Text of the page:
Pontremoli (Massa Carrara, Italy). A vintage Moto Guzzi “Galletto”, a motorbike from 1950s, photographed in a courtyard during a walk around Pontremoli. Something that is still worth being called “Italian Style”, in my humble opinion.
Pontremoli (Massa Carrara, Italy). This landscape photo has been taken from a privileged position: the top of the bell tower in the center of Pontremoli, in the Lunigiana territory (more or less the part of Tuscany adjacent to Parma province and Liguria, extended in correspondence of the Magra river’s basin).
Pontremoli is a small, enchanting town with a long and surprising history. Although it’s small and not particularly famous (especially when compared with much more popular destinations in Tuscany, as the towns around Florence or Siena), it is worth a deep and accurate visit, better with a local guide that can help you to discover and better appreciate its artistic heritage.
I have part of my family’s origins here, and probably for this reason I’m always happy when I return to Pontremoli – and I do it whenever I can. Coming here is like finding part of myself, of my ancestors, and feeling the responsibility of keeping a sort of tradition handed down from father to son. Probably I feel the “sense of having roots” particularly important because I’m travelling frequently and I lived in different cities; and maybe one day I will come to live here… who knows?
Pontremoli (Italy). Just another image from a night photo-walk around Pontremoli with a Leica Q camera, shooting at f/1.7 and high ISO values (I must say that this is a wonderful camera with a great lens!).
Well, honestly I don’t have too much to write this time… except that I liked to see how even a simple small plant hung on a wall along a street, can be a nice way to decorate it. So the minute(s) you are saving with a short post to read, can be used to watch the photo longer and maybe to surf more my photo-blog 🙂
Ok, I need a holiday… (few days more!)
Pontremoli (Massa Carrara, Italy). Yesterday late afternoon I was flying from Rome to Milan: let me say, it is one of the best (or at least one of the most original) way to visit Italy, especially if you chose the right-window seat (normally the “F” one) and if the sky is clear, as it was yesterday. The plane flew along its normal route, which means it followed the coast of the Tirrenian Sea from Lazio to Tuscany, and then headed to Milan. If you know a bit the geography of Italy, it will be easy to recognize landmarks like Pisa, Livorno (Leghorn), Lucca and the Versilia coast.
Anyway, when the plane was over La Spezia, it pointed directly toward Milan and flew very close to a small town called Pontremoli, I recognized it because I have there some of my family roots. I have spent there most of my childhood’s summers,and still today a piece of my heart belongs to that place and to its neighborhoods. Here you can see some of the photos that I have been taking around Pontremoli for the past years.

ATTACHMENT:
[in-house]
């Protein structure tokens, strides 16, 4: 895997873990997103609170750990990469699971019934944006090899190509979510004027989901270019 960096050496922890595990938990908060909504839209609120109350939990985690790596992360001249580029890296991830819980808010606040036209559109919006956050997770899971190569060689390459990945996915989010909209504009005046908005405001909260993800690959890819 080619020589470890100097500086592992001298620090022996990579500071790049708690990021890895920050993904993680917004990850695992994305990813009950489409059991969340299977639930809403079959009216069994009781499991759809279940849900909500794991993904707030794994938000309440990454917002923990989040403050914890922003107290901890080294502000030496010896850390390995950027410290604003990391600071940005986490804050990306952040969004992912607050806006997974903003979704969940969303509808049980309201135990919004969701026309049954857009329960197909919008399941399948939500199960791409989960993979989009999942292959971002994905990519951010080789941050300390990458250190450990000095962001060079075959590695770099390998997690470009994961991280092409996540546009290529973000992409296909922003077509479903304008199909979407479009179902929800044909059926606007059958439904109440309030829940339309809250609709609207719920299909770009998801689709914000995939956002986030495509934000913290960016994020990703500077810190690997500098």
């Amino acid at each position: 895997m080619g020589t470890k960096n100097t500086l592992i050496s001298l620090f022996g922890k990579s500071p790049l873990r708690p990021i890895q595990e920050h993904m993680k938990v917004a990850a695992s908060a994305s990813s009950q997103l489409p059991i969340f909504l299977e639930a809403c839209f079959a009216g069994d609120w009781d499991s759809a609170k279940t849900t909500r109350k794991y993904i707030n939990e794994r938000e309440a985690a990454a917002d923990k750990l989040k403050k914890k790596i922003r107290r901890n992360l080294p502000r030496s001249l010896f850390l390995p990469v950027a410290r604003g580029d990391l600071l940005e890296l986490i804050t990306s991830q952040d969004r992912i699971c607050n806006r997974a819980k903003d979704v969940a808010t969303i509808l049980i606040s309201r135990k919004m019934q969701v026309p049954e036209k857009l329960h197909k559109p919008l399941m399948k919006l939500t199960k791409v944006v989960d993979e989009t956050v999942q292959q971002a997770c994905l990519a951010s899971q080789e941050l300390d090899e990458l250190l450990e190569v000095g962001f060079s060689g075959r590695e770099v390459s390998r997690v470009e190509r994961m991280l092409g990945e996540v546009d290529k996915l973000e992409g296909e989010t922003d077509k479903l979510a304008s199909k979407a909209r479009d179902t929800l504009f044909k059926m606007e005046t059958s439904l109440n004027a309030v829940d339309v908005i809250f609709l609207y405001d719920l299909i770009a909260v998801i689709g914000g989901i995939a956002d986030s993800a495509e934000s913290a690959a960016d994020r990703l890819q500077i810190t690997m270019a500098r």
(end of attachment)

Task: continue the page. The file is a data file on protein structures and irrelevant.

During the few minutes during which I flew above Pontremoli and the mountains around, somehow I thought about this photo, which was taken some days ago (with my Ricoh GR) during a pleasant night walk along the old part of the town. When I was back home, although it was quite late, I decided to develop it and to post it here in my blog. It happens to me sometimes: a place brings me back a memory to which I associate a photo, and somehow to “complete” that moment I think that there’s nothing better than reconsider that photo and post it here in my blog. It’s a sort of “fixing” something for the future, since from now on, when I will watch this photo, I will indirectly go back to my yesterday’s flight: isn’t it
weird fantastic? This is another one of those magic features about photography, in my opinion.
Pontremoli (Italy). A night walking is always a source of inspiration, especially if you can rely on a highly performing camera such as the Leica Q. Even when the light is very low, this fantastic camera is still able to give me the possibility of photographing around me with a good level of confidence. This is another example (was it necessary?).
How mysterious can be a bridge! I took this photograph last summer during a night walk around Pontremoli. Pontremoli? What’s Pontremoli? If you follow my blog, you should know something more about Pontremoli. I have always loved this bridge (named “Ponte del Giubileo”, in English “Jubilee Bridge”): its shape is so curved that if you stand at its beginning, you cannot see what there’s at the other side. For this reason, I like to come here and shoot images from this perspective. And the post’s title is not fortuitous: this is really “a bridge to the past”, because Pontremoli is a very old town and its bridges – including this one – connects different neighborhoods since the Medieval period.
A proverb (I think it is Indian) says “Life is a bridge. Cross over it, but build no house on it”. Maybe it’s a bit “drastic”, but sometimes I feel it could be mine. Anyway… this post was intended to show how the Leica Q is great at f/1.7, let’s not digress too much!
Pontremoli (Italy). Here I’m again with a photograph taken in Pontremoli. I’m happy that – post after post – this small town is finding its well deserved room in my blog.